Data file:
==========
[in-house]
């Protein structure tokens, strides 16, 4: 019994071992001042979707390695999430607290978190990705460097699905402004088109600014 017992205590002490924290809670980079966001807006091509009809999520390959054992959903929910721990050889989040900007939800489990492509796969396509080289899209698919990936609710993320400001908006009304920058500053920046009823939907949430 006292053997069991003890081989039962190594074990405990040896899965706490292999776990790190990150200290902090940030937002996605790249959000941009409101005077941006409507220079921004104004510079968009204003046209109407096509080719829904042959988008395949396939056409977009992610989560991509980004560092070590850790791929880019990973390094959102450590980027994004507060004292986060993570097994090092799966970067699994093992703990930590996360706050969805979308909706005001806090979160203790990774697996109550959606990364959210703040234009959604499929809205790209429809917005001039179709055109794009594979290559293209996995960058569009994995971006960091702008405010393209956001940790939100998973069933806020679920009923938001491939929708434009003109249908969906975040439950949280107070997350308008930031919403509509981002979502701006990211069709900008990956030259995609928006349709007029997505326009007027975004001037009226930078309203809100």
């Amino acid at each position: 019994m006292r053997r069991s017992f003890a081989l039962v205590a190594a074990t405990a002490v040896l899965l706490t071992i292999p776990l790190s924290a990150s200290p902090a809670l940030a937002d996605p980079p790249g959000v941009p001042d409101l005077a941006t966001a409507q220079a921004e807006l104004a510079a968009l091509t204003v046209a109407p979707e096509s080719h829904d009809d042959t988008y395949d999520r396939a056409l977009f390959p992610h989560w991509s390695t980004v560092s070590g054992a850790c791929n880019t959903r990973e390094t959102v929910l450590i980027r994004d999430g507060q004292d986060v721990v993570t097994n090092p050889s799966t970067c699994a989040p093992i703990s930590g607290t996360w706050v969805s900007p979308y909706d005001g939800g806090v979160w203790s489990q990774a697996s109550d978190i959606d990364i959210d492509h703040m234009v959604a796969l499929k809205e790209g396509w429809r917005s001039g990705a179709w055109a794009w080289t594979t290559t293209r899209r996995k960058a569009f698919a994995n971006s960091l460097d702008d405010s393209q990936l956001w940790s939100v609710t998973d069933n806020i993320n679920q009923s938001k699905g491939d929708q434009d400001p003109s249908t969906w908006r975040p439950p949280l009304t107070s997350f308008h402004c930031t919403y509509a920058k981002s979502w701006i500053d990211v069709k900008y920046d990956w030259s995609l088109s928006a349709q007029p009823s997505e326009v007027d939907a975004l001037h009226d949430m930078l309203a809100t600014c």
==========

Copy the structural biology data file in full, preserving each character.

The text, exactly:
[in-house]
């Protein structure tokens, strides 16, 4: 019994071992001042979707390695999430607290978190990705460097699905402004088109600014 017992205590002490924290809670980079966001807006091509009809999520390959054992959903929910721990050889989040900007939800489990492509796969396509080289899209698919990936609710993320400001908006009304920058500053920046009823939907949430 006292053997069991003890081989039962190594074990405990040896899965706490292999776990790190990150200290902090940030937002996605790249959000941009409101005077941006409507220079921004104004510079968009204003046209109407096509080719829904042959988008395949396939056409977009992610989560991509980004560092070590850790791929880019990973390094959102450590980027994004507060004292986060993570097994090092799966970067699994093992703990930590996360706050969805979308909706005001806090979160203790990774697996109550959606990364959210703040234009959604499929809205790209429809917005001039179709055109794009594979290559293209996995960058569009994995971006960091702008405010393209956001940790939100998973069933806020679920009923938001491939929708434009003109249908969906975040439950949280107070997350308008930031919403509509981002979502701006990211069709900008990956030259995609928006349709007029997505326009007027975004001037009226930078309203809100």
């Amino acid at each position: 019994m006292r053997r069991s017992f003890a081989l039962v205590a190594a074990t405990a002490v040896l899965l706490t071992i292999p776990l790190s924290a990150s200290p902090a809670l940030a937002d996605p980079p790249g959000v941009p001042d409101l005077a941006t966001a409507q220079a921004e807006l104004a510079a968009l091509t204003v046209a109407p979707e096509s080719h829904d009809d042959t988008y395949d999520r396939a056409l977009f390959p992610h989560w991509s390695t980004v560092s070590g054992a850790c791929n880019t959903r990973e390094t959102v929910l450590i980027r994004d999430g507060q004292d986060v721990v993570t097994n090092p050889s799966t970067c699994a989040p093992i703990s930590g607290t996360w706050v969805s900007p979308y909706d005001g939800g806090v979160w203790s489990q990774a697996s109550d978190i959606d990364i959210d492509h703040m234009v959604a796969l499929k809205e790209g396509w429809r917005s001039g990705a179709w055109a794009w080289t594979t290559t293209r899209r996995k960058a569009f698919a994995n971006s960091l460097d702008d405010s393209q990936l956001w940790s939100v609710t998973d069933n806020i993320n679920q009923s938001k699905g491939d929708q434009d400001p003109s249908t969906w908006r975040p439950p949280l009304t107070s997350f308008h402004c930031t919403y509509a920058k981002s979502w701006i500053d990211v069709k900008y920046d990956w030259s995609l088109s928006a349709q007029p009823s997505e326009v007027d939907a975004l001037h009226d949430m930078l309203a809100t600014c």